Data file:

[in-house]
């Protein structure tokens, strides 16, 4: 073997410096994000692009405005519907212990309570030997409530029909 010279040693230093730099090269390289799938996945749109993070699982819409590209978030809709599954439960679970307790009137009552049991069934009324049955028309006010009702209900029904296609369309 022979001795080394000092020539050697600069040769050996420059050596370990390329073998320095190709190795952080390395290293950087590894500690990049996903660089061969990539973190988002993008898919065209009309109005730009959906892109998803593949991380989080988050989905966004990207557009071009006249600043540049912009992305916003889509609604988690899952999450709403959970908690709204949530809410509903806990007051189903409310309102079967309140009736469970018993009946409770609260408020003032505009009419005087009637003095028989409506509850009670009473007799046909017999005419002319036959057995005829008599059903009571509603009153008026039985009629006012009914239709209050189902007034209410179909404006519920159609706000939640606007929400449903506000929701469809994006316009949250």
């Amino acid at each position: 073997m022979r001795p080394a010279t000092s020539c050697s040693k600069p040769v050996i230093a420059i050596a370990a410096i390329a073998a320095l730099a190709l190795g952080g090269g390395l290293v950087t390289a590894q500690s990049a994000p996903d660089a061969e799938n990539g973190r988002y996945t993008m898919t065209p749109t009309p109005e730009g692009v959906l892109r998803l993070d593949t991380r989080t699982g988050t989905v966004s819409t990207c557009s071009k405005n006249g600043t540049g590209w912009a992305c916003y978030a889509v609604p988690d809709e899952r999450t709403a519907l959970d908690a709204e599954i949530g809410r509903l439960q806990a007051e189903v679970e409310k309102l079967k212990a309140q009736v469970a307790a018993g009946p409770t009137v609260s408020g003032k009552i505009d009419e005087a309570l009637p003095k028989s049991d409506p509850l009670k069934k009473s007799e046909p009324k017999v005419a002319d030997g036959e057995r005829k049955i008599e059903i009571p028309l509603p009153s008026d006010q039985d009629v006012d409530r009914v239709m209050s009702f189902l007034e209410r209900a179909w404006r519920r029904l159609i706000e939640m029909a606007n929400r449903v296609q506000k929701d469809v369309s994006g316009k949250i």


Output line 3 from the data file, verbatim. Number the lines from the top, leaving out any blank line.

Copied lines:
């Amino acid at each position: 073997m022979r001795p080394a010279t000092s020539c050697s040693k600069p040769v050996i230093a420059i050596a370990a410096i390329a073998a320095l730099a190709l190795g952080g090269g390395l290293v950087t390289a590894q500690s990049a994000p996903d660089a061969e799938n990539g973190r988002y996945t993008m898919t065209p749109t009309p109005e730009g692009v959906l892109r998803l993070d593949t991380r989080t699982g988050t989905v966004s819409t990207c557009s071009k405005n006249g600043t540049g590209w912009a992305c916003y978030a889509v609604p988690d809709e899952r999450t709403a519907l959970d908690a709204e599954i949530g809410r509903l439960q806990a007051e189903v679970e409310k309102l079967k212990a309140q009736v469970a307790a018993g009946p409770t009137v609260s408020g003032k009552i505009d009419e005087a309570l009637p003095k028989s049991d409506p509850l009670k069934k009473s007799e046909p009324k017999v005419a002319d030997g036959e057995r005829k049955i008599e059903i009571p028309l509603p009153s008026d006010q039985d009629v006012d409530r009914v239709m209050s009702f189902l007034e209410r209900a179909w404006r519920r029904l159609i706000e939640m029909a606007n929400r449903v296609q506000k929701d469809v369309s994006g316009k949250i």